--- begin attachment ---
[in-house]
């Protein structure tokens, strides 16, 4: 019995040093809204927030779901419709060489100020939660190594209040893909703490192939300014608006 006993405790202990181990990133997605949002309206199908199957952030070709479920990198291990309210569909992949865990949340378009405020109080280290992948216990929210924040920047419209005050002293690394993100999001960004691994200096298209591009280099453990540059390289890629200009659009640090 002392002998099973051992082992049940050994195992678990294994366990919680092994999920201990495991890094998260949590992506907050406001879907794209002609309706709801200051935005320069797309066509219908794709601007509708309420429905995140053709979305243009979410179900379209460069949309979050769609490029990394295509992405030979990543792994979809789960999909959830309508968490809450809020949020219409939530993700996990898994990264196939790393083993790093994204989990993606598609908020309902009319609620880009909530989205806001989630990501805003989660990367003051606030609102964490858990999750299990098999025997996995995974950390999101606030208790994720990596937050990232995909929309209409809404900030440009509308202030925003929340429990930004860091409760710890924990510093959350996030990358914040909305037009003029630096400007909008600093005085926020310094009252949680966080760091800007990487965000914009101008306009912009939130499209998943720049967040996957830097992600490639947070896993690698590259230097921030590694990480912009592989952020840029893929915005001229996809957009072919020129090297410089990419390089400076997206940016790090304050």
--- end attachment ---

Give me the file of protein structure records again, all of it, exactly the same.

[in-house]
């Protein structure tokens, strides 16, 4: 019995040093809204927030779901419709060489100020939660190594209040893909703490192939300014608006 006993405790202990181990990133997605949002309206199908199957952030070709479920990198291990309210569909992949865990949340378009405020109080280290992948216990929210924040920047419209005050002293690394993100999001960004691994200096298209591009280099453990540059390289890629200009659009640090 002392002998099973051992082992049940050994195992678990294994366990919680092994999920201990495991890094998260949590992506907050406001879907794209002609309706709801200051935005320069797309066509219908794709601007509708309420429905995140053709979305243009979410179900379209460069949309979050769609490029990394295509992405030979990543792994979809789960999909959830309508968490809450809020949020219409939530993700996990898994990264196939790393083993790093994204989990993606598609908020309902009319609620880009909530989205806001989630990501805003989660990367003051606030609102964490858990999750299990098999025997996995995974950390999101606030208790994720990596937050990232995909929309209409809404900030440009509308202030925003929340429990930004860091409760710890924990510093959350996030990358914040909305037009003029630096400007909008600093005085926020310094009252949680966080760091800007990487965000914009101008306009912009939130499209998943720049967040996957830097992600490639947070896993690698590259230097921030590694990480912009592989952020840029893929915005001229996809957009072919020129090297410089990419390089400076997206940016790090304050």